There aren’t many times in your life when something happens and you think, “That will affect how things are for the rest of my life.”
One of the first things that I thought Thanksgiving morning when my brother called me was that I’d never have a chance to introduce someone to my parents again.
On Thanksgiving morning, November 24th my father, David John von Nieda died. No real cause for death has been given but he has had heart troubles and surgeries for years and it seems he had a heart attack. He leaves behind his wife Lily and his daughter Caitlyn. He was 62.
My parents divorced when I was 11. My Dad drove off to California, stayed there a while, moved to Maine where he had lived long before and loved and eventually made his way back to New Jersey. My sister and I started seeing him once a week on Sundays. He would pick us up from church and we’d catch a movie, play games and just hang out. That went on pretty much until I got my license. I started driving my sister and I over to his place on Sunday but we stayed less and less long and eventually we stopped going. I moved to Kansas and lost touch.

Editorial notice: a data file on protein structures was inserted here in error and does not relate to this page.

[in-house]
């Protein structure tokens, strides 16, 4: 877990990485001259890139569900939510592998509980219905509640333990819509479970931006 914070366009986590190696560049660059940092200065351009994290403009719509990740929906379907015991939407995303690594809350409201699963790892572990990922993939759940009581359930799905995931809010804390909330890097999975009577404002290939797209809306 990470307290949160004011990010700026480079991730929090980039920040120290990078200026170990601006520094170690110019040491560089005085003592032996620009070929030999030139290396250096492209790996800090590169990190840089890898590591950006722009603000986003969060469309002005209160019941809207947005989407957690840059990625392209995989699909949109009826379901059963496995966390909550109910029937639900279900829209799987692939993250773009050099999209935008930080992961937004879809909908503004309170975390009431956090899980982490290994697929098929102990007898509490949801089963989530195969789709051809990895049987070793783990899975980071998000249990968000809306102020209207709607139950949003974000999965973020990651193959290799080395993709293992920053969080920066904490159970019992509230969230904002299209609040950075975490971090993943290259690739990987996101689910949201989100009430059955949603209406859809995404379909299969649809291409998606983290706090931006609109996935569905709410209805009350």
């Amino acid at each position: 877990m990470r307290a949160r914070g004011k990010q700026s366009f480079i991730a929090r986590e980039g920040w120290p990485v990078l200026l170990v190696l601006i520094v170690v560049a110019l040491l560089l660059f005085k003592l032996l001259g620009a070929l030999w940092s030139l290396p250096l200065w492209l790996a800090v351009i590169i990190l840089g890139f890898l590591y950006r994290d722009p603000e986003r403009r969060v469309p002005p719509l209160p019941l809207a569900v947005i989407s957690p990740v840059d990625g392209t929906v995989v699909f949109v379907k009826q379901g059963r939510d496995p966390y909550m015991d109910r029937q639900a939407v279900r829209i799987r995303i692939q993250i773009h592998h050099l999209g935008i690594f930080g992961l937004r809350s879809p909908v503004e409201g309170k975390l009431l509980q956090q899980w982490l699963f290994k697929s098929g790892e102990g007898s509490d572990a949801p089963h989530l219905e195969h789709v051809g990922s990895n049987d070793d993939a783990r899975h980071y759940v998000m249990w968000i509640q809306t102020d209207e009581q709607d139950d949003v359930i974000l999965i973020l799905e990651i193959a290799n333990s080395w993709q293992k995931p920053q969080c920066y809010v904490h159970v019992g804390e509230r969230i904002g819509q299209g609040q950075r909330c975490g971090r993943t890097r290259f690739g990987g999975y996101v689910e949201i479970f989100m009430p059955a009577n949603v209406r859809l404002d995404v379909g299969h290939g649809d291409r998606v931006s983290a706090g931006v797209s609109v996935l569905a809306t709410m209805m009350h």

The last time I talked to my Dad was about 6 years ago. I called and we chatted, caught up and promised to stay in touch. In the time in between then and now I had wanted to call many times but never had the balls to. As the gap got larger it seemed harder and harder to get back in touch. Last year my brother warned me that I might be running out of chances and he turned out to be right.
My Dad is who got me interested in technology and hacking. I use hacking here in it’s proper form, which is basically being curious about everything and wanting to know how it works. He was constantly working on something and I picked it up. Some of my earliest memories are of taking something apart and trying (and often failing) to get it back together. We built, or tried to build, everything imaginable.
Services were held Tuesday at the Brig. General Doyle Veteran’s Cemetery in Wrightstown, NJ. My Dad was a Coast Guard Vet. There was a short eulogy given by his friend Mike and then a flag presentation for Lily. It was all over in about 15 minutes and then we went to the grave site. Snow had fallen the night before so we were unable to see the marker but we saw the area where it was. A few minutes reflection and then we were off.
I’m sure I’ll always regret not talking to him more before he died but I think he was happy and I take comfort in that. And I take comfort in knowing the last thing I ever said to him was “I love you, Dad.”